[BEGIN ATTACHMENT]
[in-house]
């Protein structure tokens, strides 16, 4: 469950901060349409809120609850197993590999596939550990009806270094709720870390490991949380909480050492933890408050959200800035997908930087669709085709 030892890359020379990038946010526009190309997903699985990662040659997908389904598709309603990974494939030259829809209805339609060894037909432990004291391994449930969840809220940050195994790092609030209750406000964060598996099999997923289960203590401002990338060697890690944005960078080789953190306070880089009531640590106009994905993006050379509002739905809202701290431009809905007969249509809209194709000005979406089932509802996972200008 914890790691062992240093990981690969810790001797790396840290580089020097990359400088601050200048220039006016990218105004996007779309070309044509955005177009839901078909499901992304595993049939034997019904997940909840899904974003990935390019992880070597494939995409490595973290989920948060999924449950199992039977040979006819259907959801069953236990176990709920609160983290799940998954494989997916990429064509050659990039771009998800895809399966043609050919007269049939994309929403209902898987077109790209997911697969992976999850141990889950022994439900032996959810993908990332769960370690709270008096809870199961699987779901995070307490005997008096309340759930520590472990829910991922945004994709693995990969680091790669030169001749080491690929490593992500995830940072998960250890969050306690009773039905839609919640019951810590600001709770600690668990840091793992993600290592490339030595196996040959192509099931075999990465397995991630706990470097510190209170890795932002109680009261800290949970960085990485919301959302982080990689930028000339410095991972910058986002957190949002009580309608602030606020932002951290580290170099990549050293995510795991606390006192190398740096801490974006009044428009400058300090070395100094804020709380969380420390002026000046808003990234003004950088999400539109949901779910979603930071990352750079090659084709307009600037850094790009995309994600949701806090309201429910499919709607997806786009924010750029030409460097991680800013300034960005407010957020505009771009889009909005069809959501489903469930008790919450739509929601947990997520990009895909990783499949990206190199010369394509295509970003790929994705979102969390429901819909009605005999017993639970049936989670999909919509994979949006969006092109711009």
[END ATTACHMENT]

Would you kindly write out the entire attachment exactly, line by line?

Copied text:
[in-house]
């Protein structure tokens, strides 16, 4: 469950901060349409809120609850197993590999596939550990009806270094709720870390490991949380909480050492933890408050959200800035997908930087669709085709 030892890359020379990038946010526009190309997903699985990662040659997908389904598709309603990974494939030259829809209805339609060894037909432990004291391994449930969840809220940050195994790092609030209750406000964060598996099999997923289960203590401002990338060697890690944005960078080789953190306070880089009531640590106009994905993006050379509002739905809202701290431009809905007969249509809209194709000005979406089932509802996972200008 914890790691062992240093990981690969810790001797790396840290580089020097990359400088601050200048220039006016990218105004996007779309070309044509955005177009839901078909499901992304595993049939034997019904997940909840899904974003990935390019992880070597494939995409490595973290989920948060999924449950199992039977040979006819259907959801069953236990176990709920609160983290799940998954494989997916990429064509050659990039771009998800895809399966043609050919007269049939994309929403209902898987077109790209997911697969992976999850141990889950022994439900032996959810993908990332769960370690709270008096809870199961699987779901995070307490005997008096309340759930520590472990829910991922945004994709693995990969680091790669030169001749080491690929490593992500995830940072998960250890969050306690009773039905839609919640019951810590600001709770600690668990840091793992993600290592490339030595196996040959192509099931075999990465397995991630706990470097510190209170890795932002109680009261800290949970960085990485919301959302982080990689930028000339410095991972910058986002957190949002009580309608602030606020932002951290580290170099990549050293995510795991606390006192190398740096801490974006009044428009400058300090070395100094804020709380969380420390002026000046808003990234003004950088999400539109949901779910979603930071990352750079090659084709307009600037850094790009995309994600949701806090309201429910499919709607997806786009924010750029030409460097991680800013300034960005407010957020505009771009889009909005069809959501489903469930008790919450739509929601947990997520990009895909990783499949990206190199010369394509295509970003790929994705979102969390429901819909009605005999017993639970049936989670999909919509994979949006969006092109711009």